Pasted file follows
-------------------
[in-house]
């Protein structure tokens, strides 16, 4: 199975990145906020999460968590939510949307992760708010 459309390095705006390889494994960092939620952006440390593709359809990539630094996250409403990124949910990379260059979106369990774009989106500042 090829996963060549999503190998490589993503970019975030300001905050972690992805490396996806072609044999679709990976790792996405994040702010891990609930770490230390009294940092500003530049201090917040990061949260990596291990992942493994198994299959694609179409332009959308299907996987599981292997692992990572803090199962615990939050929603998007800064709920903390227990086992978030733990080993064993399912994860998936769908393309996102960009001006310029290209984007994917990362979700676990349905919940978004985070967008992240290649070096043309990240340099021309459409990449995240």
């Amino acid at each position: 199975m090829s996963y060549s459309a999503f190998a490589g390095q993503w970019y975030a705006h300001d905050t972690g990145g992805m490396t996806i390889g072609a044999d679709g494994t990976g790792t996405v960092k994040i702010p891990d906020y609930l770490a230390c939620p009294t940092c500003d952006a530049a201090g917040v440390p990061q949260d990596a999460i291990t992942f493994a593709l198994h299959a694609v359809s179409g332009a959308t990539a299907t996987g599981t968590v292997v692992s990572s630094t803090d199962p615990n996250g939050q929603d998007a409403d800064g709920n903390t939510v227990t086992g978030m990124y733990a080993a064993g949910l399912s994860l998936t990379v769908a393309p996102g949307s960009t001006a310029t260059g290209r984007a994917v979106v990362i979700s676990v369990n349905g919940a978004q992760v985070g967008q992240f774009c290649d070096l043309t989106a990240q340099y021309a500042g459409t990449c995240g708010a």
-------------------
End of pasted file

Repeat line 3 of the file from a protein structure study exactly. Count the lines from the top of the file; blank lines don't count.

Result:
């Amino acid at each position: 199975m090829s996963y060549s459309a999503f190998a490589g390095q993503w970019y975030a705006h300001d905050t972690g990145g992805m490396t996806i390889g072609a044999d679709g494994t990976g790792t996405v960092k994040i702010p891990d906020y609930l770490a230390c939620p009294t940092c500003d952006a530049a201090g917040v440390p990061q949260d990596a999460i291990t992942f493994a593709l198994h299959a694609v359809s179409g332009a959308t990539a299907t996987g599981t968590v292997v692992s990572s630094t803090d199962p615990n996250g939050q929603d998007a409403d800064g709920n903390t939510v227990t086992g978030m990124y733990a080993a064993g949910l399912s994860l998936t990379v769908a393309p996102g949307s960009t001006a310029t260059g290209r984007a994917v979106v990362i979700s676990v369990n349905g919940a978004q992760v985070g967008q992240f774009c290649d070096l043309t989106a990240q340099y021309a500042g459409t990449c995240g708010a």